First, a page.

So here we are in 2016 with a significant chunk of the population interested in values-based shopping. Why isn’t it more successful?
Think about the places you shop regularly. Do you know where they source their materials? What about the causes they support? Their political, environmental, or social views? Unless it’s Target, Chick-Fil-A, or New Balance, chances are high that you don’t. This information is just not visible to the average consumer, especially when shopping in-store.
It’s easy to continue purchasing products that do not support your values when you remain ignorant of a company’s ethics. A study conducted by Daniel Zane and Julie Irwin found that consumers “will use ethical information if it’s right in front of them, but they won’t seek it out.” This is hugely important for companies who have sustainable and ethical practices and want to succeed.
How do we overcome the knowledge gap for consumers who want to purchase ethically?
People’s purchases are much more transparent now than at any point in history. Social sharing allows consumers to directly interact with brands they love and, more importantly for a business, allows other connections to see that interaction. Encouraging your consumers to share their purchases and the causes they support will put the information about ethical practices in their newsfeed, and therefore at the forefront of new consumers’ minds. And research shows us that they will use it.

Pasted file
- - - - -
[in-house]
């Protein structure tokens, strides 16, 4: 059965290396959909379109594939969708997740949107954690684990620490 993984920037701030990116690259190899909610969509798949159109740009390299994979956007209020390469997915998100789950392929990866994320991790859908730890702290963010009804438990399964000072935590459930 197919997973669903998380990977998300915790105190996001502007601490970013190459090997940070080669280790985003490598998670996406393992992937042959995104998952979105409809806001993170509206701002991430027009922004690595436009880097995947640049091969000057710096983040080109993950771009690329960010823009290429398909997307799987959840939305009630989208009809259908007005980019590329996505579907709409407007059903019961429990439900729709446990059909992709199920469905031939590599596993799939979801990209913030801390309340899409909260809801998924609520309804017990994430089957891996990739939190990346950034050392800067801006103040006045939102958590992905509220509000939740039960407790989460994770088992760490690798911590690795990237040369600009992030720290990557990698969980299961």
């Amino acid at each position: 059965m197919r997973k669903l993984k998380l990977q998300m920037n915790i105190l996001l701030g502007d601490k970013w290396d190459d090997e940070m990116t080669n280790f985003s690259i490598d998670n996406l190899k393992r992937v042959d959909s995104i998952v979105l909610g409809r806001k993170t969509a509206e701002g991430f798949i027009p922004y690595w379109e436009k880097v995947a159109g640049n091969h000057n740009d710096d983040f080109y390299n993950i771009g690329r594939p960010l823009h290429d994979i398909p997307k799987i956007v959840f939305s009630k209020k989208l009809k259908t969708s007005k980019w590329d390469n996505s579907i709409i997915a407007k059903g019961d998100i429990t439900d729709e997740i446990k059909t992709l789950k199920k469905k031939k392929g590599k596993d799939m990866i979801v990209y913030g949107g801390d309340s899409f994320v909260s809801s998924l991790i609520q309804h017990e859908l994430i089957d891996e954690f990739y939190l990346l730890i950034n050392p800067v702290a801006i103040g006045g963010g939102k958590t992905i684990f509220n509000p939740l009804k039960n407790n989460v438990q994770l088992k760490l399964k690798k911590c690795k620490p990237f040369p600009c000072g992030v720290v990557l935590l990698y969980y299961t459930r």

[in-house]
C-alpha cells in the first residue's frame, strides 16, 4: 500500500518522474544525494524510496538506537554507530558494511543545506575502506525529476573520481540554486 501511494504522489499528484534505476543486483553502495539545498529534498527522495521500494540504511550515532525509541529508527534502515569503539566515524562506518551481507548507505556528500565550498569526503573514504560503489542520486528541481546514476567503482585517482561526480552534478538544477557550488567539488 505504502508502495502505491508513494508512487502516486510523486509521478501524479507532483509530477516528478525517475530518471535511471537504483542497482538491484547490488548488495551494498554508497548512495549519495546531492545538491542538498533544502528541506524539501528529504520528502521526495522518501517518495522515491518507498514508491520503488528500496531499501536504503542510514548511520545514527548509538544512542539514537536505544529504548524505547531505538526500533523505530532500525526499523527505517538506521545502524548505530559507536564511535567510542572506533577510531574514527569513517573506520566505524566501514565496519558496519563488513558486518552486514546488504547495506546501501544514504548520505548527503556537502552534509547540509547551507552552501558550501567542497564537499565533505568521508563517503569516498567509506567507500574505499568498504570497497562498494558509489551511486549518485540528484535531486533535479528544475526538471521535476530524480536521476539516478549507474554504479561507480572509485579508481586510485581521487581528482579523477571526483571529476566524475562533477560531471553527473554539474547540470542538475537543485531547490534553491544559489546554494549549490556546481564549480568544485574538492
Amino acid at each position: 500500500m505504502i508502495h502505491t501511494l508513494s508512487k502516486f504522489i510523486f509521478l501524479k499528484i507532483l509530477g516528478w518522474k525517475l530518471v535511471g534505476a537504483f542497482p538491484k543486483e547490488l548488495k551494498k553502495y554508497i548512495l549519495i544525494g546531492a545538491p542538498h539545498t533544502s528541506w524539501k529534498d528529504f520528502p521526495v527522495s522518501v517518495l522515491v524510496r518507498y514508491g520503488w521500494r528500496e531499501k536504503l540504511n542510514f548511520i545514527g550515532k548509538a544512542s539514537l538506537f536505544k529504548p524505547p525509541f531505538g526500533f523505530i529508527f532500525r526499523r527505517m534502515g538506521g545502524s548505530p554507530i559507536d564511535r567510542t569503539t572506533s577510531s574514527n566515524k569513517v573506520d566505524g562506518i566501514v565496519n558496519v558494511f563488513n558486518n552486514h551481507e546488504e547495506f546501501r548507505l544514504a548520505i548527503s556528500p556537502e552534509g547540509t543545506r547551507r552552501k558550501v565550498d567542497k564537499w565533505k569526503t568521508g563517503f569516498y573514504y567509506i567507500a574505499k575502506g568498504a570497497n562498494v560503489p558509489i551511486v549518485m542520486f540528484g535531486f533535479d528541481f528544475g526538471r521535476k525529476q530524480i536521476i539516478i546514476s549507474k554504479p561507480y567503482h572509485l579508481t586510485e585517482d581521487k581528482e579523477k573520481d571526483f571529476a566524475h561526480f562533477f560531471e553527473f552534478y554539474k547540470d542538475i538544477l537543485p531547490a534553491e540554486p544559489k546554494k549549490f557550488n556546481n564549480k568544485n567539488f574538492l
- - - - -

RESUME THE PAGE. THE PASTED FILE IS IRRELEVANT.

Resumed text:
Prominently Display Information
This one seems pretty obvious, but it’s surprising how few companies actively use the tactic of providing consumers with all the information. Everlane, a digital-only shop that produces quality apparel and accessories, has a great example of this on the Product Description Page (PDP) on their website. Here’s just some of information you can gather on a specific product page:
- Exactly where every piece of the garment is from, all the way down to information about the factory and workers.
- Very specific fit information
- The full pricing model for each piece of production, including transportation, materials & labor.
- Contact information in case you have any specific questions about a product before or after purchase.